Young adults less likely to take COVID-19 prevention measures, CDC finds

Young adults between the ages of 18 and 29 were less likely to engage in recommended COVID-19 virus prevention behaviors compared to older adults, according to the CDC's Morbidity and Mortality Weekly Report published Oct. 27. 

The CDC conducted three waves of surveys between April and June, collecting 6,475 surveys from over 2,000 people. 

Three study findings: 

1. Mask-wearing increased overall from 78 percent in April to 89 percent in June. People ages 60 and older saw a higher increase in mask use from about 84 percent in April to 92 percent in June. The young adult group reported an increase of about 70 percent in April to 86 percent in June.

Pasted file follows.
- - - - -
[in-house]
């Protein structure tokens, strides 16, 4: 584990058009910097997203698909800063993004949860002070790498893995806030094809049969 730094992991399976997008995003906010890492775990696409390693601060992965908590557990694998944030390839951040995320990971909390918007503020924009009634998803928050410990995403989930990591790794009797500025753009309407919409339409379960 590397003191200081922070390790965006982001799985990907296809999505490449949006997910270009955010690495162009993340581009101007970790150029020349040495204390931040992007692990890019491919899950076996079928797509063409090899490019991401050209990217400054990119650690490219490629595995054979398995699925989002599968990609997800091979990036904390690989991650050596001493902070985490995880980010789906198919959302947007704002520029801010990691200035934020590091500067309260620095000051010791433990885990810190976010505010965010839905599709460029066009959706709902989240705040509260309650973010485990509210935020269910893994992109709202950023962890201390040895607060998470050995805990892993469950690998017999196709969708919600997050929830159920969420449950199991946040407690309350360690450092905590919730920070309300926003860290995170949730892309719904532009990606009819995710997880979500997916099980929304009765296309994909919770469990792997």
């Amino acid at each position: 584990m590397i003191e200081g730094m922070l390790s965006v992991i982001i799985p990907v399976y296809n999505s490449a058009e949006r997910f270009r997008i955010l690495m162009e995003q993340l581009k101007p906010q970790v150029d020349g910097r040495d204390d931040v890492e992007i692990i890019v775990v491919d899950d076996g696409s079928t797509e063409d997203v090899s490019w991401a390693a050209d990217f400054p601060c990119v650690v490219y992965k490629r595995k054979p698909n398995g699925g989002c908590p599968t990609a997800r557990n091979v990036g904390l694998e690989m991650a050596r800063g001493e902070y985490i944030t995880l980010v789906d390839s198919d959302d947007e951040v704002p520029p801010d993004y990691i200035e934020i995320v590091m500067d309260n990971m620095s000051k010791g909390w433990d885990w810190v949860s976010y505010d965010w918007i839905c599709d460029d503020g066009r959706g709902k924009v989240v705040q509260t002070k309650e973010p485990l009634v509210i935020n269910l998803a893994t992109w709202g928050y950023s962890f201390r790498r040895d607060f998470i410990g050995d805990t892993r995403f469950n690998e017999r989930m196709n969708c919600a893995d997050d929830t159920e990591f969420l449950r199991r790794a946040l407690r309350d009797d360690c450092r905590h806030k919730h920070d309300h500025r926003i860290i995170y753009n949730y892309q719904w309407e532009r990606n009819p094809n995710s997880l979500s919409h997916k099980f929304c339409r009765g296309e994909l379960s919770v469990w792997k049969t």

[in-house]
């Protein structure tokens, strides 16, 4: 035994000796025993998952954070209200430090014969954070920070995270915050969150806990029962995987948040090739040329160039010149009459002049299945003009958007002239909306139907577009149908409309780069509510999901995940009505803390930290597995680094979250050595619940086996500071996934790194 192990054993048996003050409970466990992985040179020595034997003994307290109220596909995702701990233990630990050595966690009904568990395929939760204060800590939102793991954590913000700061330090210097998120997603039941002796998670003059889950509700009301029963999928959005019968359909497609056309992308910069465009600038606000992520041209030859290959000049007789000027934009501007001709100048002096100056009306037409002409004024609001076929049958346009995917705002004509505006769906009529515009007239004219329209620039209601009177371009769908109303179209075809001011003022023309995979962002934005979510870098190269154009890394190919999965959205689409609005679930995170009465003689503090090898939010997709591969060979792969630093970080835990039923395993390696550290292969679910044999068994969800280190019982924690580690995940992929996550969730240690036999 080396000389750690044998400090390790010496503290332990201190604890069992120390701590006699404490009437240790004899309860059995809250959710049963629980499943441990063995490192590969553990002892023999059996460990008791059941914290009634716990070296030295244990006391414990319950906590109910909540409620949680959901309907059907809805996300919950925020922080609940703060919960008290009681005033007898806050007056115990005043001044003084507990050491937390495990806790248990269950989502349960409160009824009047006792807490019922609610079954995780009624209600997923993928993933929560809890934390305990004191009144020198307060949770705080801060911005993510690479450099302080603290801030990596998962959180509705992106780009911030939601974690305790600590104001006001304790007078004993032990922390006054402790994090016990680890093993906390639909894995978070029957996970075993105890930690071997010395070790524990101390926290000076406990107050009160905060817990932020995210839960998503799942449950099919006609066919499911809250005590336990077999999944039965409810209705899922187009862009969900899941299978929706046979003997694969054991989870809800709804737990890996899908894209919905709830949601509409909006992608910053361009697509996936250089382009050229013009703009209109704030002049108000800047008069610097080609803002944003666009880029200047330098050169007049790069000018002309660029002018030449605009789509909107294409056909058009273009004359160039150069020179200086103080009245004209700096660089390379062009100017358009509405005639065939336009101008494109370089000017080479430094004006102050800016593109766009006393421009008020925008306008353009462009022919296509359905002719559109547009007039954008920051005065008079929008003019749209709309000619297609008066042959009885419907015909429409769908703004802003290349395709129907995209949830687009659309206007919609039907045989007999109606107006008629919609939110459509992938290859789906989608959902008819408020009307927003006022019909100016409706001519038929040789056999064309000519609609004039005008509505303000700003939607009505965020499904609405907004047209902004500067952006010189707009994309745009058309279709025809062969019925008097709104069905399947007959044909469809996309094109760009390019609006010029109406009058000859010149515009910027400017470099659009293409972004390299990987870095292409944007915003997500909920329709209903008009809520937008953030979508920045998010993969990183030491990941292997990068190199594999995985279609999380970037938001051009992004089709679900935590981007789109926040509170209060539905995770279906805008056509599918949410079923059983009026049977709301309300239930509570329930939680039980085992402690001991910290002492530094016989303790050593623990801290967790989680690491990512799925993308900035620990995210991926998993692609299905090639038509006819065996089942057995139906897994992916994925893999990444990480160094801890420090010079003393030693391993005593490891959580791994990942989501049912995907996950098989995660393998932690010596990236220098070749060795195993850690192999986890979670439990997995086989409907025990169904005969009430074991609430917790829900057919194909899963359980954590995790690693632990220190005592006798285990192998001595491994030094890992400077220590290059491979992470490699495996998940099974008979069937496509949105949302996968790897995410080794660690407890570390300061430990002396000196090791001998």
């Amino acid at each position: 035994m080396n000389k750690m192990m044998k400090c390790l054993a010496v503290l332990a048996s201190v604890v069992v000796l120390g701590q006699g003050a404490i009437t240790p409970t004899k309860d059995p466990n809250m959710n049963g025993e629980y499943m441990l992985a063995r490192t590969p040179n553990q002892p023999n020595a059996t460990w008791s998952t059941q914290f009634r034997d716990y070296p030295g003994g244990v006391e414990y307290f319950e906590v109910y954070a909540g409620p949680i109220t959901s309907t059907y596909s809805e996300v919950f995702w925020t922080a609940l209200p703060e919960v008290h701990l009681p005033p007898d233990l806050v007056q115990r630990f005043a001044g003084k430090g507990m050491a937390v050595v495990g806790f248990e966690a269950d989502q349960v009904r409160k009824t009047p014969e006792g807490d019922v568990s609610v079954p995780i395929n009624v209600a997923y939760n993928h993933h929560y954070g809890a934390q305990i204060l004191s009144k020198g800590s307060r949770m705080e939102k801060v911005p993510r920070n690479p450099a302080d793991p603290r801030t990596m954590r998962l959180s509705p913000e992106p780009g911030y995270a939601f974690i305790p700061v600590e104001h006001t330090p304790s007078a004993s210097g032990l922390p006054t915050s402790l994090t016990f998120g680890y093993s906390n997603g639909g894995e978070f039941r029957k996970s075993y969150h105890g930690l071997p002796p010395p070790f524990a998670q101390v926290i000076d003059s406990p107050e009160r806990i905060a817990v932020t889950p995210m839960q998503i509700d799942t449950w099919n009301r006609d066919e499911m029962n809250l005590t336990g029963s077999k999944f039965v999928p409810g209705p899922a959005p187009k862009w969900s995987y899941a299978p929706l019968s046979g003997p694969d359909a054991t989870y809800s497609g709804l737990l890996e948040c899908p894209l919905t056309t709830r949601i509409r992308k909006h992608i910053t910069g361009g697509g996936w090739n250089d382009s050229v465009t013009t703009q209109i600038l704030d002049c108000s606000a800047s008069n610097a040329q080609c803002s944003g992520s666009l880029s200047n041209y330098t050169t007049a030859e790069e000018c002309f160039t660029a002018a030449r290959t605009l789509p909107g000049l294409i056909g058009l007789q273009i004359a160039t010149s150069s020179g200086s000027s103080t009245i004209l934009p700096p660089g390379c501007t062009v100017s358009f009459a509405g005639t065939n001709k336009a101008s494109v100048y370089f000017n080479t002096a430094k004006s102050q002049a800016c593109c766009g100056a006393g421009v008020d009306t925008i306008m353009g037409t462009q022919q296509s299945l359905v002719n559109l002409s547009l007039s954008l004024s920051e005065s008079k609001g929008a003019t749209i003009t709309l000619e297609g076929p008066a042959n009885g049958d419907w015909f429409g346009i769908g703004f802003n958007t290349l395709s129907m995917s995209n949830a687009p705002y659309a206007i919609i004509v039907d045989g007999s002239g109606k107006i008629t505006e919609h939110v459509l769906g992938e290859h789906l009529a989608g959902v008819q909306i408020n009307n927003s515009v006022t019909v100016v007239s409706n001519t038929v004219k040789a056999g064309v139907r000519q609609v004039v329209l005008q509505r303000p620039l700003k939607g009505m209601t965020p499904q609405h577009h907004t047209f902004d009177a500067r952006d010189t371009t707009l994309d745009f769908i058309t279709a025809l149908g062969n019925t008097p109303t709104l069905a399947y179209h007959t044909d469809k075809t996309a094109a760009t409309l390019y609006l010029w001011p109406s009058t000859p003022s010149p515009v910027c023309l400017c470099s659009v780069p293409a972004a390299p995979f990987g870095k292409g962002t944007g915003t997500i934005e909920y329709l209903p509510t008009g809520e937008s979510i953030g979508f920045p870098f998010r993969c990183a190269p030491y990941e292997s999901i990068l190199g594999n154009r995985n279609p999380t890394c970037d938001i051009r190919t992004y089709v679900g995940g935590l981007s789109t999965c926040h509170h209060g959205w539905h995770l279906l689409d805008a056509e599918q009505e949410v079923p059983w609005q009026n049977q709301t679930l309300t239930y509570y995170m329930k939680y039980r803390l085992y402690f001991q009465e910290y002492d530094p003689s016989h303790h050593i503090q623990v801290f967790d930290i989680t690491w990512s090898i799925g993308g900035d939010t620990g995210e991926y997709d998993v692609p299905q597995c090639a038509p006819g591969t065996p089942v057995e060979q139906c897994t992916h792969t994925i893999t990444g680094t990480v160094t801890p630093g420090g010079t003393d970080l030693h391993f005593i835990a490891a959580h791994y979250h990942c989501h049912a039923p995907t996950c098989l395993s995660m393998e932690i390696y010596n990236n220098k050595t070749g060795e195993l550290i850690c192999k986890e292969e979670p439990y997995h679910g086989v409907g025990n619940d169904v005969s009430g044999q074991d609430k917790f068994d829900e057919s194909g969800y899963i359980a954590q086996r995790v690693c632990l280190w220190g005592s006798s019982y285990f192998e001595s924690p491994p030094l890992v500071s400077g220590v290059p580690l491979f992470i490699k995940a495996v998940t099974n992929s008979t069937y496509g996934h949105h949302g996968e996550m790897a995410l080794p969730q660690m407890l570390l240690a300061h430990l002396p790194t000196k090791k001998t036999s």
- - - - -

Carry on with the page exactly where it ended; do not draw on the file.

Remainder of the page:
2. All other recommended safety measures including hand-washing, social distancing and avoiding crowded places remained the same or declined throughout the survey period. 

3. Those who were less likely to wear a mask also reported lower engagement in other safety measures.

Lower engagement in COVID-19 prevention behaviors reported by younger adults may be linked to the increase in cases among the group, and highlights the need to improve communication on preventive measures and target young adults, according to the CDC. 

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